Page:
By MORGAN ADDERLEY
Tribune Staff Reporter
THIS year marks 45 years of diplomatic relations between Cuba and the Bahamas.
Cuban Ambassador to the Bahamas Ismara Vargas Walter highlighted the achievement during her remarks to the Rotary Club of East Nassau yesterday.
Under the theme “The Meaning of Cooperation Between Two Small Nations: Cuba and the Bahamas”, Ms Vargas noted these two countries began cooperating with each other even prior to the start of formal diplomatic relations, which officially commenced on November 30, 1974.
Ms Vargas specifically pointed to the close ties between Cuba and the islands of the south, such as Ragged Island and Inagua, noting some Bahamians on these islands listen to Cuban radio stations and historically traded salt, goats, and vegetables with their large southern neighbour.
In 2000, a Cuban Consulate General was set up in New Providence and an embassy was established in 2004.
“Today we enjoy a healthy bilateral relationship,” Ms Vargas said, pointing to a wide array of areas inclusive of education, health, music, visual arts, national security, agriculture, tourism, and trade.
In terms of education, Ms Vargas noted there are currently roughly 40 Cuban teachers in the Bahamas, who teach in a “variety of fields”, ranging from Spanish to Physics, Technical Drawing to Agriculture.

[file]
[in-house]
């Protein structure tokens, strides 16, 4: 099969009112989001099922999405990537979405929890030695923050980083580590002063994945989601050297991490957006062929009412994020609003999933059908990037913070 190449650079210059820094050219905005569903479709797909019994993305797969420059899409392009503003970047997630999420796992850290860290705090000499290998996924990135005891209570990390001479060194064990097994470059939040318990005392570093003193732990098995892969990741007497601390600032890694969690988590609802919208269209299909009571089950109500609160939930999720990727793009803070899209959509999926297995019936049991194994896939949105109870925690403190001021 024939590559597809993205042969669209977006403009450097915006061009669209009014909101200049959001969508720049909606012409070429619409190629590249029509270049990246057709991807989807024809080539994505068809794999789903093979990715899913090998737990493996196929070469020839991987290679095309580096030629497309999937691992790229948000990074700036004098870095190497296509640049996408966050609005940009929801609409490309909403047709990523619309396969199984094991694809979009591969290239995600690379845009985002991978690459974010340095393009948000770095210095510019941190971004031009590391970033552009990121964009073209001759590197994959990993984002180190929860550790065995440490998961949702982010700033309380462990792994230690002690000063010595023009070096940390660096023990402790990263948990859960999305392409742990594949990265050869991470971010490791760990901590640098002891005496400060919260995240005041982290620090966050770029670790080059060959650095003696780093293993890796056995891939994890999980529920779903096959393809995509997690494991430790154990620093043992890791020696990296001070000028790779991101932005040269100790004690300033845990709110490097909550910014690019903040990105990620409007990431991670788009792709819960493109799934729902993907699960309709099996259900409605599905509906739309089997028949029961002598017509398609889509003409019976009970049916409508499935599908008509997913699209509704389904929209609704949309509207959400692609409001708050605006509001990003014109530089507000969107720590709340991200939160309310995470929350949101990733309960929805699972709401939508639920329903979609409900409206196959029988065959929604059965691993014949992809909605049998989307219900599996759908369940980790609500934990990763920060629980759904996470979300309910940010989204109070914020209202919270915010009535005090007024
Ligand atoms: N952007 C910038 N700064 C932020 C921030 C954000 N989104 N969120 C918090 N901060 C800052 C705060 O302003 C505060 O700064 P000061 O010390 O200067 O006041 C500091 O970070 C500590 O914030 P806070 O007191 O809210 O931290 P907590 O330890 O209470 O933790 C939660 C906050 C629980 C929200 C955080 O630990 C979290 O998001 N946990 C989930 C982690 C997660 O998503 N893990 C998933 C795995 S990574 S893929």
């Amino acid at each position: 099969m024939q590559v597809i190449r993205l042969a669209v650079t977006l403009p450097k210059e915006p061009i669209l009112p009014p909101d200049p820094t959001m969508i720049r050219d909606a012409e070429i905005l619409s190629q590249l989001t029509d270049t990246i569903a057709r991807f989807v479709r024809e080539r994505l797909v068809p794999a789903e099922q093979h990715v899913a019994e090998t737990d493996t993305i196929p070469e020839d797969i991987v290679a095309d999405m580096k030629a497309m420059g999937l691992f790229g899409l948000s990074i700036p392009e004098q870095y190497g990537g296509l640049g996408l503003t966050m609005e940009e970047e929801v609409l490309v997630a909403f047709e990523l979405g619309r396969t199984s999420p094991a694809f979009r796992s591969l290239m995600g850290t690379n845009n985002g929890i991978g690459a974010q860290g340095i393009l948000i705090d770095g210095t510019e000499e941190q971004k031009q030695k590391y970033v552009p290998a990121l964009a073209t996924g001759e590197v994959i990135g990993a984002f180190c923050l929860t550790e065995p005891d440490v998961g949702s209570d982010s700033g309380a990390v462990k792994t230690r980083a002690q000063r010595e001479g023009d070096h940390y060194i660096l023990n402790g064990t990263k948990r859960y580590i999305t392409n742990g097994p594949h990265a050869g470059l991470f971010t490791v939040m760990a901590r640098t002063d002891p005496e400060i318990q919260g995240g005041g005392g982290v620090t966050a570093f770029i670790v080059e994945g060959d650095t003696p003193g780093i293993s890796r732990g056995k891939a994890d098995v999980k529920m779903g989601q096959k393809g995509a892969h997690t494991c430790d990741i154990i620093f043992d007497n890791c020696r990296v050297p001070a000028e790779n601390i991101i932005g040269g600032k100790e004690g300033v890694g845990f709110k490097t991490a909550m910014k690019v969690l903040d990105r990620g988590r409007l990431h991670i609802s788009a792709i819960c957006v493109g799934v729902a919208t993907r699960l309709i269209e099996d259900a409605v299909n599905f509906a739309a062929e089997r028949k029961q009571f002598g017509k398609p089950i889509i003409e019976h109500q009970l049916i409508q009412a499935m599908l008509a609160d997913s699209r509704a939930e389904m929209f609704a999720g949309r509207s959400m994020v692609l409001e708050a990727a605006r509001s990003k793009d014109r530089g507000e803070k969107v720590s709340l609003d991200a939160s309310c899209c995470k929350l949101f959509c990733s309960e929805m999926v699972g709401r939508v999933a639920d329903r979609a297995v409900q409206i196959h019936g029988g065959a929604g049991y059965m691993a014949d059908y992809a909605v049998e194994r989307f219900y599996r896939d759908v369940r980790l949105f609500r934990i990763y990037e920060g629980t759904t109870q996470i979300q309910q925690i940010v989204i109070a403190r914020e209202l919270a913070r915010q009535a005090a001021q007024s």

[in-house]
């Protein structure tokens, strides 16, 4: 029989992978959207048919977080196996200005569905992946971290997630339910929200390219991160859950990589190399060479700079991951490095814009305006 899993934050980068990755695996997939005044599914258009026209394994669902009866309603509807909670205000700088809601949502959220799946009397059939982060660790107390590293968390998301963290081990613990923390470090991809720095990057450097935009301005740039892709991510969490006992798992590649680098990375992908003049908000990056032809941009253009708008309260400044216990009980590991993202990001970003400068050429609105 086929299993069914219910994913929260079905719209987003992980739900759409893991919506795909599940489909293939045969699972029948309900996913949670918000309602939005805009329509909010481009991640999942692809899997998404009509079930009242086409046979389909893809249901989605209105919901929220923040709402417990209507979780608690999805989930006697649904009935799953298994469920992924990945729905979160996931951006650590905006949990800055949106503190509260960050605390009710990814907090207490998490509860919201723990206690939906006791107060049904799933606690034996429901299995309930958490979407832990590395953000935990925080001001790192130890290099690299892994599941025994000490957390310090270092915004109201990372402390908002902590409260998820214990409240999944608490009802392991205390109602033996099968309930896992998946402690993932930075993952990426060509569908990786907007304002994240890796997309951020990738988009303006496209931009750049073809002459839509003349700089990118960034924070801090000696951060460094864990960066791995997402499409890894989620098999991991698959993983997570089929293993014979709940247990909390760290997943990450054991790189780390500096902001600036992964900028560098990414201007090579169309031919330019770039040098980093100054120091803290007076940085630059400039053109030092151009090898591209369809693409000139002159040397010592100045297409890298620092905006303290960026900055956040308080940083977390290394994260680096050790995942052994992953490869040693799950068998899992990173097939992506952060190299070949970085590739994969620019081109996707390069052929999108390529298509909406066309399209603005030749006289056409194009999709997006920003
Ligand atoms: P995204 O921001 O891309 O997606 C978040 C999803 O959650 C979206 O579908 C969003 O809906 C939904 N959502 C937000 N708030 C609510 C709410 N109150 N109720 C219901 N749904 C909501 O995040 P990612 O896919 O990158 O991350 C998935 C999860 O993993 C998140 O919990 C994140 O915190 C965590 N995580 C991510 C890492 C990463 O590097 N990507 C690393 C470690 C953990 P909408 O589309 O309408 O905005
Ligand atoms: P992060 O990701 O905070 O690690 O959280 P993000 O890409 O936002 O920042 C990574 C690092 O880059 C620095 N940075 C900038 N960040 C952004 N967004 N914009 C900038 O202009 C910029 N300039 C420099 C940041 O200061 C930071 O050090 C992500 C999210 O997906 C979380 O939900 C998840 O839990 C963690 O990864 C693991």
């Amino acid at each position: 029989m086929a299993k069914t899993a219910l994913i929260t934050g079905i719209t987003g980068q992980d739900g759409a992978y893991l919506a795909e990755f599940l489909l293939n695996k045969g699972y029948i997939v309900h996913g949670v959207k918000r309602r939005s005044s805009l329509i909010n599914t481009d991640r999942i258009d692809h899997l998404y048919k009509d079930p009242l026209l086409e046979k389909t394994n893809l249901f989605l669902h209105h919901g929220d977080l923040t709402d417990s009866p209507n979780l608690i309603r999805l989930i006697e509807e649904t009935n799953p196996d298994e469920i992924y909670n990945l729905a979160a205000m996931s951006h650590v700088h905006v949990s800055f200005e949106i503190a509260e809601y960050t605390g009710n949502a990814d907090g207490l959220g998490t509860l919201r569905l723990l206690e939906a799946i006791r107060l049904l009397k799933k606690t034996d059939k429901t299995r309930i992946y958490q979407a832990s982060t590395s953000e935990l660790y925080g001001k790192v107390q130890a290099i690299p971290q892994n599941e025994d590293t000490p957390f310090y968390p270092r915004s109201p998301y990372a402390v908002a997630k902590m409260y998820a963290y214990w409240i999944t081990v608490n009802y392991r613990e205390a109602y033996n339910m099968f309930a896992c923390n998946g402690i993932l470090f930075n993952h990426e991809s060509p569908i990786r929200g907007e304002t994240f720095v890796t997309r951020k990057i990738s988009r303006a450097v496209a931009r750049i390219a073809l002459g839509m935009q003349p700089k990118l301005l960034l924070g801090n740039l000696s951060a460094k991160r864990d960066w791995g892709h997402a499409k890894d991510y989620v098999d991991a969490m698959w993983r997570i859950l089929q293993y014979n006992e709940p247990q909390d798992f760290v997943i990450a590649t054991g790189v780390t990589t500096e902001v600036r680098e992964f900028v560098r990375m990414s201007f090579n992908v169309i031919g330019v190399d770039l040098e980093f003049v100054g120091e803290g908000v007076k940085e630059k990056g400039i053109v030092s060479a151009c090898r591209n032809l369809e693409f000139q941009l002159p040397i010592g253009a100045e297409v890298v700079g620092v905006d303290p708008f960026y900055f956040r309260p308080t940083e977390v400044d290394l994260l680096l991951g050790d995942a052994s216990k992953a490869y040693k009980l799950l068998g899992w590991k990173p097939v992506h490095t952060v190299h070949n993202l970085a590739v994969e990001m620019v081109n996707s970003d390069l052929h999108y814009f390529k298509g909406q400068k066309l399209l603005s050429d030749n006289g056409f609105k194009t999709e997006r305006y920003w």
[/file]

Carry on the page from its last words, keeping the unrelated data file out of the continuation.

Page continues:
She added in the last 15 years since the two countries began cooperating in education, more than 200 teachers have come into the Bahamas. Ms Vargas also noted that while these educators teach, they themselves also learn— returning to Cuba with a stronger knowledge of English and understanding another system of education.
Another major area of cooperation is National Security. Noting Cuba and the Bahamas “share the same sea”, in 2011 the two nations signed a maritime boundary agreement.
Ms Vargas added the Royal Bahamas Defence Force and Cuban authorities work together in the fight against illegal maritime activities. She pointed specifically to the incident that took place last October when Cuban authorities assisted the RBDF in apprehending more than 100 Dominican poachers and their ships.
To this, the ambassador underscored the importance of honouring these 45 years of diplomatic relations “with action”.
Ms Vargas went on to state that in 2015 an agreement of cooperation was signed with the Public Hospitals Authority — leading to 40 Cuban professionals currently working at the Princess Margaret and Rand Hospitals in areas such as pharmacy.
Another important area of cooperation is trade, however Ms Vargas said there is still “a way to go” in that sector. She noted there are products in the Bahamas that would be popular in Cuba but transportation is a major issue, as goods often have to be routed through Panama or the United States.
However, she added, a Bahamian company has recently completed paperwork with Cuba to make a direct route possible.